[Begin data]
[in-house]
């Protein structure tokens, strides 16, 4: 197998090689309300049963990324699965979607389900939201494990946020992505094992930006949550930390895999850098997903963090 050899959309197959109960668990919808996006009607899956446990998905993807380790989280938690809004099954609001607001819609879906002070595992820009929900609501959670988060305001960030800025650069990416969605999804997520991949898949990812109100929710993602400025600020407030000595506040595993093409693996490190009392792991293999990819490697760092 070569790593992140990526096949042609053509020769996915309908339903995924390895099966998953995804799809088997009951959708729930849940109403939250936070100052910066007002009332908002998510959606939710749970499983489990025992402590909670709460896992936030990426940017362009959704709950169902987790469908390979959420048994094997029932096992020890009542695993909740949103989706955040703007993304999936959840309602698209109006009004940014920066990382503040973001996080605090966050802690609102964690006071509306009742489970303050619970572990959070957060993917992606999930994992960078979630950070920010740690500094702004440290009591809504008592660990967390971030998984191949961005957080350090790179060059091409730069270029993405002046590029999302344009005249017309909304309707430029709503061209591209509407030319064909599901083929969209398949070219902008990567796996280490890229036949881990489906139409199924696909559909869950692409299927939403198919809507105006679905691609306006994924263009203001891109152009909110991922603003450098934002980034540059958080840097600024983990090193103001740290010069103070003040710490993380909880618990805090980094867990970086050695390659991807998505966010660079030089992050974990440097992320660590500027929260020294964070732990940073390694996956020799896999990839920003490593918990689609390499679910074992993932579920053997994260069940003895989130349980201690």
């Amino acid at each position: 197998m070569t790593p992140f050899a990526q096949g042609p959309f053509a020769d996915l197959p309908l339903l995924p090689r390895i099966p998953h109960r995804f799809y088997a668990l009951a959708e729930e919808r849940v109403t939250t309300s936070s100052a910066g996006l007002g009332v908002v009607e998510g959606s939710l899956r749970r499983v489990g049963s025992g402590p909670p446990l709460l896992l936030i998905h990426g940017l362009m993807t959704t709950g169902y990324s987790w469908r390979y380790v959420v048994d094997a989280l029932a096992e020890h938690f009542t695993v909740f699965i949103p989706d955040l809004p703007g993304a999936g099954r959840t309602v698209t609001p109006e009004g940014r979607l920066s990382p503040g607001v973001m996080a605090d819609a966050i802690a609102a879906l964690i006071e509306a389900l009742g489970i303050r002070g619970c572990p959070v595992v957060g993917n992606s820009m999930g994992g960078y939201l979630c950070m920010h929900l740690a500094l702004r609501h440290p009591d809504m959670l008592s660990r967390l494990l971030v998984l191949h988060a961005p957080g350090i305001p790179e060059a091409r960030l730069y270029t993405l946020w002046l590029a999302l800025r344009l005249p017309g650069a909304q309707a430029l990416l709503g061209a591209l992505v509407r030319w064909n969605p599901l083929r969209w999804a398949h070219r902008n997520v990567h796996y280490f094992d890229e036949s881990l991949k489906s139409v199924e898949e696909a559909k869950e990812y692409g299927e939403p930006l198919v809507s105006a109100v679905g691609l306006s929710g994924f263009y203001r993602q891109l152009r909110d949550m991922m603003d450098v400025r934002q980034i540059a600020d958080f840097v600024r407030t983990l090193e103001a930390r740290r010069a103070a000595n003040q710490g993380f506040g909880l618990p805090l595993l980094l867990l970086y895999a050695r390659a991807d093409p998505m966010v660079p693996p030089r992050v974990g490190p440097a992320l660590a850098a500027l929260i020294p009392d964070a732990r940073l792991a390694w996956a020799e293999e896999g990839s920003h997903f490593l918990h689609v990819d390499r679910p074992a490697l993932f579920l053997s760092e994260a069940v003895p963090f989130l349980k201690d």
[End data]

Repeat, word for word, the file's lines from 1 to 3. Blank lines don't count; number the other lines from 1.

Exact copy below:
[in-house]
């Protein structure tokens, strides 16, 4: 197998090689309300049963990324699965979607389900939201494990946020992505094992930006949550930390895999850098997903963090 050899959309197959109960668990919808996006009607899956446990998905993807380790989280938690809004099954609001607001819609879906002070595992820009929900609501959670988060305001960030800025650069990416969605999804997520991949898949990812109100929710993602400025600020407030000595506040595993093409693996490190009392792991293999990819490697760092 070569790593992140990526096949042609053509020769996915309908339903995924390895099966998953995804799809088997009951959708729930849940109403939250936070100052910066007002009332908002998510959606939710749970499983489990025992402590909670709460896992936030990426940017362009959704709950169902987790469908390979959420048994094997029932096992020890009542695993909740949103989706955040703007993304999936959840309602698209109006009004940014920066990382503040973001996080605090966050802690609102964690006071509306009742489970303050619970572990959070957060993917992606999930994992960078979630950070920010740690500094702004440290009591809504008592660990967390971030998984191949961005957080350090790179060059091409730069270029993405002046590029999302344009005249017309909304309707430029709503061209591209509407030319064909599901083929969209398949070219902008990567796996280490890229036949881990489906139409199924696909559909869950692409299927939403198919809507105006679905691609306006994924263009203001891109152009909110991922603003450098934002980034540059958080840097600024983990090193103001740290010069103070003040710490993380909880618990805090980094867990970086050695390659991807998505966010660079030089992050974990440097992320660590500027929260020294964070732990940073390694996956020799896999990839920003490593918990689609390499679910074992993932579920053997994260069940003895989130349980201690």
């Amino acid at each position: 197998m070569t790593p992140f050899a990526q096949g042609p959309f053509a020769d996915l197959p309908l339903l995924p090689r390895i099966p998953h109960r995804f799809y088997a668990l009951a959708e729930e919808r849940v109403t939250t309300s936070s100052a910066g996006l007002g009332v908002v009607e998510g959606s939710l899956r749970r499983v489990g049963s025992g402590p909670p446990l709460l896992l936030i998905h990426g940017l362009m993807t959704t709950g169902y990324s987790w469908r390979y380790v959420v048994d094997a989280l029932a096992e020890h938690f009542t695993v909740f699965i949103p989706d955040l809004p703007g993304a999936g099954r959840t309602v698209t609001p109006e009004g940014r979607l920066s990382p503040g607001v973001m996080a605090d819609a966050i802690a609102a879906l964690i006071e509306a389900l009742g489970i303050r002070g619970c572990p959070v595992v957060g993917n992606s820009m999930g994992g960078y939201l979630c950070m920010h929900l740690a500094l702004r609501h440290p009591d809504m959670l008592s660990r967390l494990l971030v998984l191949h988060a961005p957080g350090i305001p790179e060059a091409r960030l730069y270029t993405l946020w002046l590029a999302l800025r344009l005249p017309g650069a909304q309707a430029l990416l709503g061209a591209l992505v509407r030319w064909n969605p599901l083929r969209w999804a398949h070219r902008n997520v990567h796996y280490f094992d890229e036949s881990l991949k489906s139409v199924e898949e696909a559909k869950e990812y692409g299927e939403p930006l198919v809507s105006a109100v679905g691609l306006s929710g994924f263009y203001r993602q891109l152009r909110d949550m991922m603003d450098v400025r934002q980034i540059a600020d958080f840097v600024r407030t983990l090193e103001a930390r740290r010069a103070a000595n003040q710490g993380f506040g909880l618990p805090l595993l980094l867990l970086y895999a050695r390659a991807d093409p998505m966010v660079p693996p030089r992050v974990g490190p440097a992320l660590a850098a500027l929260i020294p009392d964070a732990r940073l792991a390694w996956a020799e293999e896999g990839s920003h997903f490593l918990h689609v990819d390499r679910p074992a490697l993932f579920l053997s760092e994260a069940v003895p963090f989130l349980k201690d």